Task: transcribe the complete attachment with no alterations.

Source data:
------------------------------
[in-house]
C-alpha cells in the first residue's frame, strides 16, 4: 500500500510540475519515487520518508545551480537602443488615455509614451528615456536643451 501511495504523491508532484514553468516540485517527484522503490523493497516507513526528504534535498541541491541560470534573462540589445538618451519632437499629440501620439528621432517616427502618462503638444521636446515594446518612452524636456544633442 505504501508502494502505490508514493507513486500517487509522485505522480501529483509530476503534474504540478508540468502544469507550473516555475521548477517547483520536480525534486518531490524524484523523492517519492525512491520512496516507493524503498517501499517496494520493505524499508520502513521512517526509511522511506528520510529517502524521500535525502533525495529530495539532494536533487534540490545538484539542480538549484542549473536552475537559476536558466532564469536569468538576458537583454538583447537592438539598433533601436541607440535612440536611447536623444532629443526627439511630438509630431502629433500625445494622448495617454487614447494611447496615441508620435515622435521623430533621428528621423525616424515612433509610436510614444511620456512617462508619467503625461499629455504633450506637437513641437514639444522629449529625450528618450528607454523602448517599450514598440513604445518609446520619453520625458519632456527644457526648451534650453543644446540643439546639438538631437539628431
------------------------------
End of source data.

[in-house]
C-alpha cells in the first residue's frame, strides 16, 4: 500500500510540475519515487520518508545551480537602443488615455509614451528615456536643451 501511495504523491508532484514553468516540485517527484522503490523493497516507513526528504534535498541541491541560470534573462540589445538618451519632437499629440501620439528621432517616427502618462503638444521636446515594446518612452524636456544633442 505504501508502494502505490508514493507513486500517487509522485505522480501529483509530476503534474504540478508540468502544469507550473516555475521548477517547483520536480525534486518531490524524484523523492517519492525512491520512496516507493524503498517501499517496494520493505524499508520502513521512517526509511522511506528520510529517502524521500535525502533525495529530495539532494536533487534540490545538484539542480538549484542549473536552475537559476536558466532564469536569468538576458537583454538583447537592438539598433533601436541607440535612440536611447536623444532629443526627439511630438509630431502629433500625445494622448495617454487614447494611447496615441508620435515622435521623430533621428528621423525616424515612433509610436510614444511620456512617462508619467503625461499629455504633450506637437513641437514639444522629449529625450528618450528607454523602448517599450514598440513604445518609446520619453520625458519632456527644457526648451534650453543644446540643439546639438538631437539628431